Brethren, if a man be overtaken in a fault, ye which are spiritual, restore such an one in the spirit of meekness; considering thyself, lest thou also be tempted. – Galatians 6:1 (KJV)
I was recently conversing with a pastor of a new church plant about how things were going with his new church. Note: this is an Independent Baptist church, a denomination historically known to be quite conservative, even “legalistic.” He told me things were going very well, that the church was growing, and he told me about a lesbian couple that had started attending the church.
Apparently, this couple had received some literature about the church, and they liked what they read. He said that now this “couple’s” children were attending Sunday school, and one of them said that he, the pastor, “is her grandpa,” that how that made him feel so good. I was mildly surprised to hear his enthusiasm about this lesbian couple coming to church and expected there was more to the story, something about his conversations with them, about their conversion and repentance, or something.
I asked if he had spoken to these women about what Scripture says about homosexuality. He answered that he had not. And then he quoted Galatians 6:1, the verse at the beginning of this blog post. I asked him which part of the verse he thought was true. He responded by emphasizing that the verse points out that we have to be spiritual ourselves, almost as a caveat to say that we really can’t go to anyone in this type of situation, because who really is truly spiritual or meek? Well, I interjected and said, “all of the verse is true, correct? Including the part about the fact that we must go and speak to them?”
He never really answered that, and instead, he told me about yet another situation in which a couple was living together but not married. The woman was coming to church, and he didn’t do anything except welcome her in, and eventually, her boyfriend cheated on her, took her money, and moved out.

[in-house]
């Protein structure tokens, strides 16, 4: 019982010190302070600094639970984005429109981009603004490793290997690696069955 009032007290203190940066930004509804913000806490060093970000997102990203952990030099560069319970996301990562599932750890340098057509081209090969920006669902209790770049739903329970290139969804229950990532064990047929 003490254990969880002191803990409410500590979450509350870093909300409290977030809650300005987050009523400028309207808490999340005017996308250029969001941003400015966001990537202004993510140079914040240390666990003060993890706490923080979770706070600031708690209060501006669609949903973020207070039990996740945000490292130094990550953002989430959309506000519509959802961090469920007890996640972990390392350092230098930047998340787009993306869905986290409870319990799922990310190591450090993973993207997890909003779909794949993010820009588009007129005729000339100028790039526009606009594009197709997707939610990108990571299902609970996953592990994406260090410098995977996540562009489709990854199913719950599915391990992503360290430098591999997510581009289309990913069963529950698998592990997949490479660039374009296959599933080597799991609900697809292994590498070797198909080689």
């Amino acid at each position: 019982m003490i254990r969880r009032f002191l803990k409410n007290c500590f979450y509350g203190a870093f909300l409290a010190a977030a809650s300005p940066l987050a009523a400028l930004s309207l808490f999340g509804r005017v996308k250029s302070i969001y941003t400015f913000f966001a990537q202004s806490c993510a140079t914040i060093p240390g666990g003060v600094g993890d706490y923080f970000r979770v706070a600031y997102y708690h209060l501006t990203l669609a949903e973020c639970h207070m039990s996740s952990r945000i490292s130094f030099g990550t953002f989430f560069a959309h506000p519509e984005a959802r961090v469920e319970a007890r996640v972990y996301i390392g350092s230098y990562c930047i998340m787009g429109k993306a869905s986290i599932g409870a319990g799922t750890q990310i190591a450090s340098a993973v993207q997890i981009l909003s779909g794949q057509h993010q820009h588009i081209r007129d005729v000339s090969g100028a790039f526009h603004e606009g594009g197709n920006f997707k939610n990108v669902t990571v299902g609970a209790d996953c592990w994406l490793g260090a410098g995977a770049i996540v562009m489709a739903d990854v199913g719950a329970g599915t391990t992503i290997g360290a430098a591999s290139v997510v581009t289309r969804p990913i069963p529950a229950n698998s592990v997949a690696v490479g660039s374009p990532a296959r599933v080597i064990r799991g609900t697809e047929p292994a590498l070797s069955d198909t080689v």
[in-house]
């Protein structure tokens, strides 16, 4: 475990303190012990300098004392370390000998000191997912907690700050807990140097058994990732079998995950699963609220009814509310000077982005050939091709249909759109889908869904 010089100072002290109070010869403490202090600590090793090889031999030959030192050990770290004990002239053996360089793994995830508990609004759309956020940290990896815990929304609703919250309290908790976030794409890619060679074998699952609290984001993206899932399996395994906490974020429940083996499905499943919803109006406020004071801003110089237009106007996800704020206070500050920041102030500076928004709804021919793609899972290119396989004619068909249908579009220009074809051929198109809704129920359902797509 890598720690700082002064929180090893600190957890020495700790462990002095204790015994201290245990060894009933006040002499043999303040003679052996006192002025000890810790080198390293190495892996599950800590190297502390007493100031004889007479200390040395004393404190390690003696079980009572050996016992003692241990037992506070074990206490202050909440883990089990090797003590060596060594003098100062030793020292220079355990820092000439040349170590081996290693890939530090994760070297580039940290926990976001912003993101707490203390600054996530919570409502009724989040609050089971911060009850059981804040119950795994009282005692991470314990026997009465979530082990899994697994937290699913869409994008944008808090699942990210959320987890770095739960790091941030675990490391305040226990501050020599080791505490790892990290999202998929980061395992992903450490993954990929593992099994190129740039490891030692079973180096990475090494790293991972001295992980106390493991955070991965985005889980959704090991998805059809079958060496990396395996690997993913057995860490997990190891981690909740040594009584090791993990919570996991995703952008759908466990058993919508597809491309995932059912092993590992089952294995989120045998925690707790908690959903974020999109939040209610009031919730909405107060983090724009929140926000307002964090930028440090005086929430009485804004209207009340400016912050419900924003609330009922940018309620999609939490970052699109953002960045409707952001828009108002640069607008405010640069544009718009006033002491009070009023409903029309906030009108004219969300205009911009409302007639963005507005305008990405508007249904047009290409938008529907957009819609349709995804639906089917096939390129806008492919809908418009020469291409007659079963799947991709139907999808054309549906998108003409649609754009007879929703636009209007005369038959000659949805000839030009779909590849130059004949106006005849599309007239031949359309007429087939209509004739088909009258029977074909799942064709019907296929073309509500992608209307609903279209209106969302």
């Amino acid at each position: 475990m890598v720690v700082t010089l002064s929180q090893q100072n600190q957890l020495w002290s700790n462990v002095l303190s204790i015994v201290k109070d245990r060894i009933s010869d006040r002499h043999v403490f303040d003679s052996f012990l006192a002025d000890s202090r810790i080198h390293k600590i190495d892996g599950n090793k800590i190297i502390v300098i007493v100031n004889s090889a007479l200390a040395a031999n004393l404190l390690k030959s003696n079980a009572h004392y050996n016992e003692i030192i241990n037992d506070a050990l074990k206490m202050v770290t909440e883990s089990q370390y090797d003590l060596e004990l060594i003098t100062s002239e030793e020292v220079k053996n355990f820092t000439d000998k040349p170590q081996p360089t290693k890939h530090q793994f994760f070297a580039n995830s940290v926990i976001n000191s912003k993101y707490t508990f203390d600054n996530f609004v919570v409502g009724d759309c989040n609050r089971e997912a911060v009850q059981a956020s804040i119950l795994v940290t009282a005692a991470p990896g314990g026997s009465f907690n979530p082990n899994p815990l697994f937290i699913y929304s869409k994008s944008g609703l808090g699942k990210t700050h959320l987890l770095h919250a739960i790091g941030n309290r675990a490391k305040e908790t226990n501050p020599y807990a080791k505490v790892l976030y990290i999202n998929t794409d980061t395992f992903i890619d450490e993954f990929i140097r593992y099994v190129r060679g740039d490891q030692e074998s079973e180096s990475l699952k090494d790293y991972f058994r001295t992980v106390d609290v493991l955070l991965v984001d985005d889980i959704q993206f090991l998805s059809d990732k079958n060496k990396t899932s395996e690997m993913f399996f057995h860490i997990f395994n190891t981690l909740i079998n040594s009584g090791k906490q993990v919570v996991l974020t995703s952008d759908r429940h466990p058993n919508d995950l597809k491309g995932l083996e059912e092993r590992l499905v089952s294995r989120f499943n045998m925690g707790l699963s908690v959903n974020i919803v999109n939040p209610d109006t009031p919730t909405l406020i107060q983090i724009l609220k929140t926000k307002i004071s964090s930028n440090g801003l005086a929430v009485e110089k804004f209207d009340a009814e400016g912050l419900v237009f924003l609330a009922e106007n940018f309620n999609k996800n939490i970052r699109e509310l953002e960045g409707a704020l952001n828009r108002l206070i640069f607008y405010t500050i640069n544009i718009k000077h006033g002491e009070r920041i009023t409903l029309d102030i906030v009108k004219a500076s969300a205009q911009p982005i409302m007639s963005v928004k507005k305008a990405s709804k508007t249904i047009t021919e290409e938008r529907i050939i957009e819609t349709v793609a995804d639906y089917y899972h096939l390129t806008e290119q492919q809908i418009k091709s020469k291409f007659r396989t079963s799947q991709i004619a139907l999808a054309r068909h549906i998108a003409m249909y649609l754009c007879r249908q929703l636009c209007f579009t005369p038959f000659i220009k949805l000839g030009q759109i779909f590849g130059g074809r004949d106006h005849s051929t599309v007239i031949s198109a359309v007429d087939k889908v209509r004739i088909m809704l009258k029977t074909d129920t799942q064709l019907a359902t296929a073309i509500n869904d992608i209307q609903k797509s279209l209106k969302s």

Was that an answer to prayer, or was that the inevitable waiting to happen? If there was no true repentance on the woman’s part, did it really help that they no longer lived together? If the pastor wasn’t willing to speak to this woman or to the lesbian couple either, what role is he really playing with regards to their sin? Doesn’t he think that their sins are all that bad, that Jesus didn’t really mean the things he said about these kinds of sins (or any kind of sin, for that matter)?
If a pastor doesn’t warn his flock about the danger of living in sin, who will? The world certainly won’t, and if the pastor doesn’t, the congregation is even less likely to do so. And if members of the congregation are unwilling to go and restore one another, aren’t they also part and parcel to the problem? True, we must be spiritual and meek when dealing with these situations, but we need to do it, lest we are also partakers in their sins.
And exactly what is to stop us from gently and lovingly showing those who have errored what Scripture says about sin, and how to be free from the bondage of sin and the devil? What is the real reason we don’t communicate truth to others? Perhaps it is because we so much want to have “friends,” to build our “church,” or perhaps because we don’t truly love people. If we genuinely love someone, we will go to them and correct them, in the right spirit, because we love God and we love the people. Can we really say we love someone if we do nothing about the fact that they are in danger of God’s judgment?
I hope this will prompt you to go. To go in the right spirit, but to go and restore your brothers and sisters. Do it in a spirit of meekness and do watch out that you aren’t tempted to sin yourself, but do go (Galatians 6:1).
– Jeremiah Zeiset
It is reported commonly that there is fornication among you, and such fornication as is not so much as named among the Gentiles, that one should have his father’s wife. And ye are puffed up, and have not rather mourned, that he that hath done this deed might be taken away from among you. – 1 Corinthians 5:1-2 (KJV)